Scroll through your social media feeds, and you will find happy pictures, funny quotes, and professions of love that lead us to believe that people live happy and fulfilling lives. Some of them might be. Many of them are not. The stigmas that surround so many common problems are the biggest reason for this hiding the truth away. We assume that by expressing, we are dealing with some heavy emotional stuff that we might be “weak.” As long as we believe that vulnerability equals weakness, we will struggle alone when we don’t have to. Below are some widespread problems that many Americans face and how you can combat them without doing it alone.
Since alcohol is not an illegal substance, many people struggle to recognize that they may have an alcohol problem. A drink here or there is not a big deal, but a case of beer every night is not a good habit to have. Sometimes alcoholism isn’t as black and white; some people are what we call “functional alcoholics.” They go to work on time, they don’t get tickets for DUI’s, and yet their relationships with family and friends suffer because of their alcoholism.
Alcoholism, no matter the intensity, is all obtaining the next drink with no concern for the consequences. If you find yourself struggling to make it through the day without a drink or have a loved one exhibiting these behaviors, the best thing to do is get them to an alcohol detox program as quickly as possible. Not only will they help the alcoholic deal with the first few days of sobriety, but they will also create an aftercare program to help the individual navigate the struggles of staying sober.
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Prescription Pill Abuse
Just because you have a prescription doesn’t mean you may not have a problem. More and more Americans are prescribed medications that are highly addictive. Many of these people also find themselves taking more than they should. Since it’s prescribed, it’s easy to rationalize your usage. Take, for instance, the person who has a prescription for Xanax for severe anxiety attacks and is only to take them when they have an anxiety attack. Suddenly, the tiniest bit of stress finds them taking the Xanax rather than identifying a major attack.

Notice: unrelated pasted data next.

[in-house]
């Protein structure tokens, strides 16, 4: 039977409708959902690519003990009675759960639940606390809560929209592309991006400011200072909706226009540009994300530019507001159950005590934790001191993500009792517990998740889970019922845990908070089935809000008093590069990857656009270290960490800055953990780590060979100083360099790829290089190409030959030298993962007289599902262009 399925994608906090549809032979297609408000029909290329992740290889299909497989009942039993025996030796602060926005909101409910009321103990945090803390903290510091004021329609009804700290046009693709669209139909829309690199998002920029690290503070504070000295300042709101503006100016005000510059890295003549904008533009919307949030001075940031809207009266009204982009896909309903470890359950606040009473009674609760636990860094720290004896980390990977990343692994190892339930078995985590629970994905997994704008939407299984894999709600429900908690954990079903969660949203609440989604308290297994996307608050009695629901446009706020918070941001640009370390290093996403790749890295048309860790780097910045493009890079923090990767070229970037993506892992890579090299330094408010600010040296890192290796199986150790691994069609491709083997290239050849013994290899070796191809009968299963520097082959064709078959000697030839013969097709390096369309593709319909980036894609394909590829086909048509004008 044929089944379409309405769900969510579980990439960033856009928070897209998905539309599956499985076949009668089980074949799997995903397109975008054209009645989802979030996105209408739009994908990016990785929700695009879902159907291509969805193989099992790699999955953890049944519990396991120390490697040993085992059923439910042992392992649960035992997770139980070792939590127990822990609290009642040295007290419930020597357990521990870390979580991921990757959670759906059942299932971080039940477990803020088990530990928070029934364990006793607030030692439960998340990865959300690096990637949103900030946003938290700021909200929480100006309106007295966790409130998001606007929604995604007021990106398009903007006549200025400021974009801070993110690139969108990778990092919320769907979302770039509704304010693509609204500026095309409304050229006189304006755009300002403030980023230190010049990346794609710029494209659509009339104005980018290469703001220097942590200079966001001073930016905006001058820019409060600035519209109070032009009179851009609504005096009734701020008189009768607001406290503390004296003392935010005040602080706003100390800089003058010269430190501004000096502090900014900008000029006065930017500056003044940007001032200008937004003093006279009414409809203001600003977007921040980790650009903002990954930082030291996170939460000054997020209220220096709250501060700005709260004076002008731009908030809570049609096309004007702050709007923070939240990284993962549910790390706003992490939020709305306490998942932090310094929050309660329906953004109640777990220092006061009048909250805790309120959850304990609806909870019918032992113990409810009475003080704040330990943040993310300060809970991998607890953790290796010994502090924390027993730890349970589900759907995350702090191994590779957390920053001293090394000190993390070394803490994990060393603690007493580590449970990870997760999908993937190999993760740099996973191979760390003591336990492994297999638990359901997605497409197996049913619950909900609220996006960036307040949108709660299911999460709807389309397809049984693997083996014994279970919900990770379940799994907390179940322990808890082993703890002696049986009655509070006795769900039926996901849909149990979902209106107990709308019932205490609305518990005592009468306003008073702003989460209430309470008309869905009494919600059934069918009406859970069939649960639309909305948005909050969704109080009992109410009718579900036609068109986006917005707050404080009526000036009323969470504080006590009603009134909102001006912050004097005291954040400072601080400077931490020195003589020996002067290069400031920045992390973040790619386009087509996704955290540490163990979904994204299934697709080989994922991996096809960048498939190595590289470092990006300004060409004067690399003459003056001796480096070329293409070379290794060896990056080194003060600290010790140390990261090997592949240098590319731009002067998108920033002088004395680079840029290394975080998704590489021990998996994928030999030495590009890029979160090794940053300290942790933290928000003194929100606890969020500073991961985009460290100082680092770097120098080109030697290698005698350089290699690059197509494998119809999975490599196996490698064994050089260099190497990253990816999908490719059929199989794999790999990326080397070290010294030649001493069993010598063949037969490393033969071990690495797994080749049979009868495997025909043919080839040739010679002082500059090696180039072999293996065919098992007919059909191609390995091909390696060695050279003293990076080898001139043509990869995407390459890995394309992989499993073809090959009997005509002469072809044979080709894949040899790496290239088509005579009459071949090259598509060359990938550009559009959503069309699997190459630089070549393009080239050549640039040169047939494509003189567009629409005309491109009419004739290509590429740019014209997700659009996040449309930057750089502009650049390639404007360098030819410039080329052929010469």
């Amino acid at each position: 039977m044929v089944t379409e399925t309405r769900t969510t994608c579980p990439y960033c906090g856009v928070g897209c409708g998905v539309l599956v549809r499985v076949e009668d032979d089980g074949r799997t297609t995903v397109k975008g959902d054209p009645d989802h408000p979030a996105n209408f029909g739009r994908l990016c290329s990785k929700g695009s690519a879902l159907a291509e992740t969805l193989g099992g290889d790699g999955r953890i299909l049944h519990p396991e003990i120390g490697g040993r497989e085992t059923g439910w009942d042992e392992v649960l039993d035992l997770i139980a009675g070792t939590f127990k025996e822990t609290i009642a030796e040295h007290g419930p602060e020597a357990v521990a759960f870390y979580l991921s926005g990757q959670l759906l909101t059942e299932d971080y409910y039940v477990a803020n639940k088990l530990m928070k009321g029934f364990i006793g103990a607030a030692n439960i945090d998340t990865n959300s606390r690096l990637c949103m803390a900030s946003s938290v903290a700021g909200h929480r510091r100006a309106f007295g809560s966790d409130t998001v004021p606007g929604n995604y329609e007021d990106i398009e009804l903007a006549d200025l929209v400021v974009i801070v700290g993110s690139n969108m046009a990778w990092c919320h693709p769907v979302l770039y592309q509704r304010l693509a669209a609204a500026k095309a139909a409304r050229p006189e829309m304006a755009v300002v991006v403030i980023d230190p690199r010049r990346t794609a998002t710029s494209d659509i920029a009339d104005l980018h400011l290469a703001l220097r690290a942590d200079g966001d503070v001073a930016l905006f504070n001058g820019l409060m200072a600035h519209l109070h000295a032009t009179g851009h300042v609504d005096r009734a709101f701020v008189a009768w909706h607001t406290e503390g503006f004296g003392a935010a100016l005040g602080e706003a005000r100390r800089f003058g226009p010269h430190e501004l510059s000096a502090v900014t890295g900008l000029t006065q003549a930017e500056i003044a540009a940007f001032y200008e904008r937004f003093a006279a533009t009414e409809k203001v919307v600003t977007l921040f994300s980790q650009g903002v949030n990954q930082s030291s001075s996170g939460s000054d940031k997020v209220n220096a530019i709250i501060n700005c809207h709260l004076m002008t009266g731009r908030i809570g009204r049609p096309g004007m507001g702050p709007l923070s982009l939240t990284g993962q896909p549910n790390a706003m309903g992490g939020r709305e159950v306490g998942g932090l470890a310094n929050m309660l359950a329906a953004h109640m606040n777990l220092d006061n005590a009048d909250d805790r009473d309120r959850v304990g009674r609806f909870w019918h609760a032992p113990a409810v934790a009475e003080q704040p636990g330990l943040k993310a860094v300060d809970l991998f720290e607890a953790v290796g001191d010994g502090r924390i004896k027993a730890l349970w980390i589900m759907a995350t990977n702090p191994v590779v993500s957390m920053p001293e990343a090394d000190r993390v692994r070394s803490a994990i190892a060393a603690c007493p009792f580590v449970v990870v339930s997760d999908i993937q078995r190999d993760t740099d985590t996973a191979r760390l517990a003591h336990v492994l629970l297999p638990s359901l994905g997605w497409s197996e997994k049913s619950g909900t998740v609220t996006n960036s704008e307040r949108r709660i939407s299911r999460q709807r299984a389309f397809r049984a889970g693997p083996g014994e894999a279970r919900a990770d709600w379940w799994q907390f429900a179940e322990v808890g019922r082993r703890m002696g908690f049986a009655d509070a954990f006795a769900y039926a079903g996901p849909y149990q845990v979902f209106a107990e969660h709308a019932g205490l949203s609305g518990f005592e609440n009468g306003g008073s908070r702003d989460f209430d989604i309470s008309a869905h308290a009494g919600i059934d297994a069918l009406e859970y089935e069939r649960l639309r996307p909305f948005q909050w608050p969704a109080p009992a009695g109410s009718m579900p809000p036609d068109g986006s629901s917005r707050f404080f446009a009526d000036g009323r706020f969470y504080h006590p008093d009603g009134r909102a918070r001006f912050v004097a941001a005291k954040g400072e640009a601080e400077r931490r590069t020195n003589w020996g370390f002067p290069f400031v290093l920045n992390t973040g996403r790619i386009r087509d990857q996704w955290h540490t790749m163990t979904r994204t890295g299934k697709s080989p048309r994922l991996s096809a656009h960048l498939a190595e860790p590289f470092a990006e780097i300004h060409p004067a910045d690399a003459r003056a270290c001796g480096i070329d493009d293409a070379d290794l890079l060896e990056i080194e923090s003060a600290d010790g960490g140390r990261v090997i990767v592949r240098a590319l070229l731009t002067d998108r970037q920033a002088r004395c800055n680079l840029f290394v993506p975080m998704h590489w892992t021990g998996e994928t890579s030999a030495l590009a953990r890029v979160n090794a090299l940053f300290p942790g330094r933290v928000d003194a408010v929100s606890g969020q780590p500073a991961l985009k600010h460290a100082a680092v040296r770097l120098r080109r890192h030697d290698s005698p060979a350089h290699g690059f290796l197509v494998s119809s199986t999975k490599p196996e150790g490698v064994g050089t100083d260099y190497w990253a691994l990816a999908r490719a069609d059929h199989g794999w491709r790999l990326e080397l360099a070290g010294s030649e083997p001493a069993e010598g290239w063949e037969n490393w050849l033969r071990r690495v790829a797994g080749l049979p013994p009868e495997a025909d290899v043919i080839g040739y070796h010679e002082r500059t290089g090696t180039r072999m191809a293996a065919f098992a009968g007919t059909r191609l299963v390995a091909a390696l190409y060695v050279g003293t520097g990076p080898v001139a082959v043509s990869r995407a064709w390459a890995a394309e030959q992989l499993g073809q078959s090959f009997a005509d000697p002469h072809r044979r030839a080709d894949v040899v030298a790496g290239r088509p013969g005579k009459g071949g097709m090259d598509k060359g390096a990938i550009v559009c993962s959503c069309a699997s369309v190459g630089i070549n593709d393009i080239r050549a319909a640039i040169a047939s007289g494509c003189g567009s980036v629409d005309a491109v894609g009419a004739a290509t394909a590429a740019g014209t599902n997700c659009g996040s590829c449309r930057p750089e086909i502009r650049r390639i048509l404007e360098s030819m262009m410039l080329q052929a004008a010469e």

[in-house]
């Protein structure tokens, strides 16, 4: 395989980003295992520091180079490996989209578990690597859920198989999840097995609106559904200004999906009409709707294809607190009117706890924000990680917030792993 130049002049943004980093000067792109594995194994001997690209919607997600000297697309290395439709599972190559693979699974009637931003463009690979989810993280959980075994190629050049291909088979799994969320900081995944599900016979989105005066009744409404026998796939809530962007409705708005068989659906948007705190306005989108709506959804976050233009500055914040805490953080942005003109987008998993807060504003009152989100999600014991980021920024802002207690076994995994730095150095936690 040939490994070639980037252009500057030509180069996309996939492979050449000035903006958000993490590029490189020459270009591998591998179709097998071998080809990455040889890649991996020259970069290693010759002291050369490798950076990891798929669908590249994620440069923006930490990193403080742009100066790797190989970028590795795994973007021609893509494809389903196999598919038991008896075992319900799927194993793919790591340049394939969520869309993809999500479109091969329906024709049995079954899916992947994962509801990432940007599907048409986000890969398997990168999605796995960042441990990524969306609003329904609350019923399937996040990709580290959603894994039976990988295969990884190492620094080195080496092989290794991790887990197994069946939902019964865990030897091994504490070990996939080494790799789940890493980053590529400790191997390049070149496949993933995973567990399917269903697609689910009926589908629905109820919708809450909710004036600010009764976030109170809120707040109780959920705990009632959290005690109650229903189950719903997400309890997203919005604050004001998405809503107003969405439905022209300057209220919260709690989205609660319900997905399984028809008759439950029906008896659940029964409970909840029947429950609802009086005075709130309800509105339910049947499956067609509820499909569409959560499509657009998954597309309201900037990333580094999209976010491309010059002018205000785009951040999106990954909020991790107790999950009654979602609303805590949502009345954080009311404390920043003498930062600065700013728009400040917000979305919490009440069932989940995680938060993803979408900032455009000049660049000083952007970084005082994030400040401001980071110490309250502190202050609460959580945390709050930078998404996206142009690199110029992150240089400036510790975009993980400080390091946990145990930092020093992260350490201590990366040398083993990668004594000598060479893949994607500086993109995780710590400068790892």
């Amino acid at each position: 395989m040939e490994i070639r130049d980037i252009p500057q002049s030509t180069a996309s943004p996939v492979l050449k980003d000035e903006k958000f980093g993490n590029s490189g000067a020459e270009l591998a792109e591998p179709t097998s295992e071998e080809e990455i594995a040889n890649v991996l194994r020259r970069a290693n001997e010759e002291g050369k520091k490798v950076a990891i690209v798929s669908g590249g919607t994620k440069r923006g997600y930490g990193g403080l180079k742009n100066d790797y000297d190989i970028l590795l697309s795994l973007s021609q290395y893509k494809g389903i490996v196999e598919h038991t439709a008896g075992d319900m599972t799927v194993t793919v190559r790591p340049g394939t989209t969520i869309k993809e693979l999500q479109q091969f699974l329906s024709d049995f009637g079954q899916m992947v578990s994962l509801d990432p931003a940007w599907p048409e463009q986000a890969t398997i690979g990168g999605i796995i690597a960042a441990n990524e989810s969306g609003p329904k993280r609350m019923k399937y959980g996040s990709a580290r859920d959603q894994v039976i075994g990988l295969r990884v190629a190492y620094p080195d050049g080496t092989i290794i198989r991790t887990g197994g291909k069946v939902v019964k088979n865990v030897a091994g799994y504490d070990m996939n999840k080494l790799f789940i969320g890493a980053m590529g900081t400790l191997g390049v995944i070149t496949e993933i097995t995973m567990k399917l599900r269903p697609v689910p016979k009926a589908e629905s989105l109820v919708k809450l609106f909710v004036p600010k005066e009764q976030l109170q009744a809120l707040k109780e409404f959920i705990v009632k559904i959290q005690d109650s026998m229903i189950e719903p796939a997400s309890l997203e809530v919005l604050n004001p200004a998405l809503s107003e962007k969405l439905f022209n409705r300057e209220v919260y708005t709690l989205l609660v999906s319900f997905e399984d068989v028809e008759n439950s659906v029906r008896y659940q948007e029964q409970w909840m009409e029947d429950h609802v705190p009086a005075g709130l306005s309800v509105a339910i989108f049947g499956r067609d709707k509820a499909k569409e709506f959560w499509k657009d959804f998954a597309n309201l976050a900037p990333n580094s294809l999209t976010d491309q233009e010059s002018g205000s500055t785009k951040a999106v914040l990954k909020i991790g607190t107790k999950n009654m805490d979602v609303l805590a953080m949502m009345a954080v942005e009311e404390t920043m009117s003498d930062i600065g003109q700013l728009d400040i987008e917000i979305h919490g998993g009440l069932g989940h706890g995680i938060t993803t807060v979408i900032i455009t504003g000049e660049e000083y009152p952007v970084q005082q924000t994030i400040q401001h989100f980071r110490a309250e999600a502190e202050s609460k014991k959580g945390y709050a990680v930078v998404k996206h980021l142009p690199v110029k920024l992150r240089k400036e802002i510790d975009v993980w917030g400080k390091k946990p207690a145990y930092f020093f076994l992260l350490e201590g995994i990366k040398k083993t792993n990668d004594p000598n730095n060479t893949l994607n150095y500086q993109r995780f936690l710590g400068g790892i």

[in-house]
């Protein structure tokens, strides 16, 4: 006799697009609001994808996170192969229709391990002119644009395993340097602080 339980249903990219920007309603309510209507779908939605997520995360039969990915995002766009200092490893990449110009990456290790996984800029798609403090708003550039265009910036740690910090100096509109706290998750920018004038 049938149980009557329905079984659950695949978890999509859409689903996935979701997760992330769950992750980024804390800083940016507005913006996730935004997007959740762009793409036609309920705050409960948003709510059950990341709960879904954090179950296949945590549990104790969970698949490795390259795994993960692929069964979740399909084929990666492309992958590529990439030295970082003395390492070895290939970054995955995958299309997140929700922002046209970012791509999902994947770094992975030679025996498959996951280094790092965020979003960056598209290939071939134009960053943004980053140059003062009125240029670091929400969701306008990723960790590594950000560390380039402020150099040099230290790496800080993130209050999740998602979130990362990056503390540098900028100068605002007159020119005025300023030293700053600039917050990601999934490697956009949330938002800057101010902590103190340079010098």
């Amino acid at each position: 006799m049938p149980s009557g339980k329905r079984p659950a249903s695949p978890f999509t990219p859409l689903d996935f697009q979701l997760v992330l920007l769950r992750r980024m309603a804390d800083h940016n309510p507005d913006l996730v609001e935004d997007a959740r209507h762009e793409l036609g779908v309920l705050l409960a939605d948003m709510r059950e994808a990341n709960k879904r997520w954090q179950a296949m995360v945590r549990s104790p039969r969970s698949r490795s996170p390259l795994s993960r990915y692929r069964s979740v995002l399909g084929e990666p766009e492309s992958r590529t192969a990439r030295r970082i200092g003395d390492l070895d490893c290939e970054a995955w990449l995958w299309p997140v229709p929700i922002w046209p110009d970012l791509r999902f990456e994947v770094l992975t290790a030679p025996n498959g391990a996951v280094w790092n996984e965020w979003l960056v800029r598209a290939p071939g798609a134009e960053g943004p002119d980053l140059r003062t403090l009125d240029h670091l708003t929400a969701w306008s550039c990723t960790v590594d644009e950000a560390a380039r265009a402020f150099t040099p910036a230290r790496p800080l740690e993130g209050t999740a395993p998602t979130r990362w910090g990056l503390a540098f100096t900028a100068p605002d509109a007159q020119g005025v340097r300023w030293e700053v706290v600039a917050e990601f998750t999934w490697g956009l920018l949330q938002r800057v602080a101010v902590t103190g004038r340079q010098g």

At some point, the dosage stops working, and they have to take more or have their physician prescribe them a higher dosage. Thus the cycle continues. Sometimes it’s not even the patient who abuses the prescription but rather a friend or family member who is stealing them to get high. If you are using your medications when you shouldn’t, or you are stealing prescriptions from others, a drug treatment facility is the first people you should be talking to. Plenty of prescription drugs have withdrawal symptoms that are difficult to get through, but with help, you can!
One in three women experiences domestic violence within their lifetime. Domestic violence comes in many forms. It can be emotional, financial, physical, or sexual. It can be all of those. It can be a few of those. Abusers will often threaten their victims with physical violence if they tell. Some go as far as threatening murder. Others will gaslight their victims to the point in which outsiders believe the abuser over the victim. Plenty of abusers perpetuate the victim as the abuser to isolate their victim and keep control.
If you suspect you are being abused, you should call the National Domestic Violence hotline from a secure phone to speak with someone as quickly as possible. They can help you find local support and offer a sympathetic ear. These problems are more common than many people believe. As humans, we set out to keep these perfect images of our lives rather than reveal what we are dealing with. When we do that, we miss out on so much. You are not alone. You have support. Just reach out, and you will receive it!